One look at all of the cranes dotting Philly's skyline makes it clear that the city is in the middle of a building boom. Yet a new report reveals that Philadelphia's expansion rate has actually decreased significantly over the past 50 or so years.
The report, compiled by Build Zoom, found that while the Philadelphia metro area has expanded by 214.37 square miles in the 2000s, its rate of expansion has dwindled by 23.5 percent since the 1970s. That left the city to channel its economic strength into higher property values.
That's slightly higher than the overall rate of expansion in the U.S., which decreased by 15.3 percent since the 1970s. Overall, chief economist Issi Romem, Ph.D., says Philly falls somewhere in the middle compared to all other major metropolitan areas.
"Philadelphia has slowed down a bit more since the 1970s compared to the U.S. in general, but not by much," Romem says. "It's not an extreme case of slowing down compared to other cities where expansion has come to a halt."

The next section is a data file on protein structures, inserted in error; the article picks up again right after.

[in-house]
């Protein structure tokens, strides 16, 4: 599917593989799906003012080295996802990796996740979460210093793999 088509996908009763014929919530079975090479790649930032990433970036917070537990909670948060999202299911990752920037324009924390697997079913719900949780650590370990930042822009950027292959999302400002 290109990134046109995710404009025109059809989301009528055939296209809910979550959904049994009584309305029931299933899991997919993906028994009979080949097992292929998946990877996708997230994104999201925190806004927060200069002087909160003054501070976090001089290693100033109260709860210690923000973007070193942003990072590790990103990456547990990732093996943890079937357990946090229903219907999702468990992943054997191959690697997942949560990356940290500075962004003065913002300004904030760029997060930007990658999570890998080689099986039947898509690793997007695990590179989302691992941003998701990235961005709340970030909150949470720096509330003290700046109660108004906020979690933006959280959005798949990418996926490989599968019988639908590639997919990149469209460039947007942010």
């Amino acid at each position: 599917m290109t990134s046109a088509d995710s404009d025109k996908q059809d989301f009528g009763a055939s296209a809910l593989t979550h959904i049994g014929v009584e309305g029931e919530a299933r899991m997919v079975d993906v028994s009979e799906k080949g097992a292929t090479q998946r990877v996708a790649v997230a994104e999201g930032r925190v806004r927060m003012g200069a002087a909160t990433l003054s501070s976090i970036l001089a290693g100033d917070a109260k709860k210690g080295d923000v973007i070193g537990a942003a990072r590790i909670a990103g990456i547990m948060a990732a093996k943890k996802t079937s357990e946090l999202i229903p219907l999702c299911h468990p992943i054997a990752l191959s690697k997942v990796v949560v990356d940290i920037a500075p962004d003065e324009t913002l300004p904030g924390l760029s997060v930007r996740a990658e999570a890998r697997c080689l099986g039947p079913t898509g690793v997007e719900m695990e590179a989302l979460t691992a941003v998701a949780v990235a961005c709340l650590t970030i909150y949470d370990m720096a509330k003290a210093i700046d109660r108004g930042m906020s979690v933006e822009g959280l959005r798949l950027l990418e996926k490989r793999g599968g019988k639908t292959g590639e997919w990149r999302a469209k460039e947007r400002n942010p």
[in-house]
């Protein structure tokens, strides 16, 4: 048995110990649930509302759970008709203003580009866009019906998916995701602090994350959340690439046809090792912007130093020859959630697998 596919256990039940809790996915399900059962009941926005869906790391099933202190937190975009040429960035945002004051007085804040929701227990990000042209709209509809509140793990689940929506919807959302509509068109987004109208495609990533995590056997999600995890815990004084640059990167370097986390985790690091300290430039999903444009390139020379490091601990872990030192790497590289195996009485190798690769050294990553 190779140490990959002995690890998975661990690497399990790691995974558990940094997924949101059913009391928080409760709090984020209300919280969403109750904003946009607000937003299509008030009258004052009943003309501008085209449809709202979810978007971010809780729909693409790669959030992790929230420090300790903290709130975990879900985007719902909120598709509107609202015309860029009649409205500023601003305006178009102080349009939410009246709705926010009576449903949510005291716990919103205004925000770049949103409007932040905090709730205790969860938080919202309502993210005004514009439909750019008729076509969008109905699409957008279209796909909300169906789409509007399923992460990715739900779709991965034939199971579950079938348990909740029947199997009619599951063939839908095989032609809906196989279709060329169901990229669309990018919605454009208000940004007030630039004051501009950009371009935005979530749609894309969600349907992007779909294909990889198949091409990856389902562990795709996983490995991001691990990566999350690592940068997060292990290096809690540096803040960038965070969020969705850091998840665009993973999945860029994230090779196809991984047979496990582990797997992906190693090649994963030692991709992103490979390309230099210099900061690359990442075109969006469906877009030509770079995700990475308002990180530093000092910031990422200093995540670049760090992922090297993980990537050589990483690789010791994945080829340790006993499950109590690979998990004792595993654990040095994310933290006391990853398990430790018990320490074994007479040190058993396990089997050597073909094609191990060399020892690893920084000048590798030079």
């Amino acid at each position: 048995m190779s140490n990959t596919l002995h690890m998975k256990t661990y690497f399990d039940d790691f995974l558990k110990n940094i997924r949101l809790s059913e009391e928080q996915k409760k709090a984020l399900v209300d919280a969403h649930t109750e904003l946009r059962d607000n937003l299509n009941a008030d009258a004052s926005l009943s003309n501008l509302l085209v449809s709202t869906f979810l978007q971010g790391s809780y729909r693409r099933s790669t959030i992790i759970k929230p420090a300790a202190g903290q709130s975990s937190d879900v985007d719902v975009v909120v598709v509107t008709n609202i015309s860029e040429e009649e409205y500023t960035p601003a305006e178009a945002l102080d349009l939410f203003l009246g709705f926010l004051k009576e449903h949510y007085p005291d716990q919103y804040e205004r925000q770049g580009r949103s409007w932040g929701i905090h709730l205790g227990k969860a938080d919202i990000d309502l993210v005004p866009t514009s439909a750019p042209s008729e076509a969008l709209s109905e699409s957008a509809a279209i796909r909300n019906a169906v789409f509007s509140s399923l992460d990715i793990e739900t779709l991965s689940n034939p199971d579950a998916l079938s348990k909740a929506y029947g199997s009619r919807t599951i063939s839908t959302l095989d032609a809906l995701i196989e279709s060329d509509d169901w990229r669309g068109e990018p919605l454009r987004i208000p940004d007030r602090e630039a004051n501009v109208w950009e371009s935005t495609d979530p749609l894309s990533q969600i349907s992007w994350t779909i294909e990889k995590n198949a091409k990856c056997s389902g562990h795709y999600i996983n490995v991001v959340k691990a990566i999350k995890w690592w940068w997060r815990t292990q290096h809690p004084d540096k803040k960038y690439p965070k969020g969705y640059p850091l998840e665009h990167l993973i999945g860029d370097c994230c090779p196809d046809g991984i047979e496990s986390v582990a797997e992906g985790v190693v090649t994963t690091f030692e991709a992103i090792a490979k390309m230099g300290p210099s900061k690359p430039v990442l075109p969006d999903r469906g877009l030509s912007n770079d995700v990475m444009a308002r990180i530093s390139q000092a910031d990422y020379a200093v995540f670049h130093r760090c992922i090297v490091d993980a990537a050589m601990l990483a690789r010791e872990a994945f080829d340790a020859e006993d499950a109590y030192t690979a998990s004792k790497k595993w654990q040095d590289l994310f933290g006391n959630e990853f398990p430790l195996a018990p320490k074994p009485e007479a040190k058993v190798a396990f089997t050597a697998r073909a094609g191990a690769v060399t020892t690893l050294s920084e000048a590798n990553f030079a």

He's talking about cities like Miami and San Francisco, where expansion rates have decreased by 63 percent and 75.4 percent, respectively. One big difference between Philadelphia and these other cities is their geography.
Los Angeles and Seattle are also surrounded by geographic obstacles to expansion, like San Francisco, and so is Miami which is trapped between the Atlantic Ocean and the Everglades.
The role of geography is less prominent in other expensive cities like Boston, New York, Philadelphia and Washington, aside from their proximity to the ocean. As a result, it easier to shift the blame for restricted housing supply in these cities a step further towards land use policy. In these cities and elsewhere, such policy shows up in the form of numerous mundane, local rules, like zoning for single family homes and minimum parking requirements.
For the report Romem used data from the American Community Survey, specifically the age of existing residential structures. To read the full report, visit Build Zoom's website.
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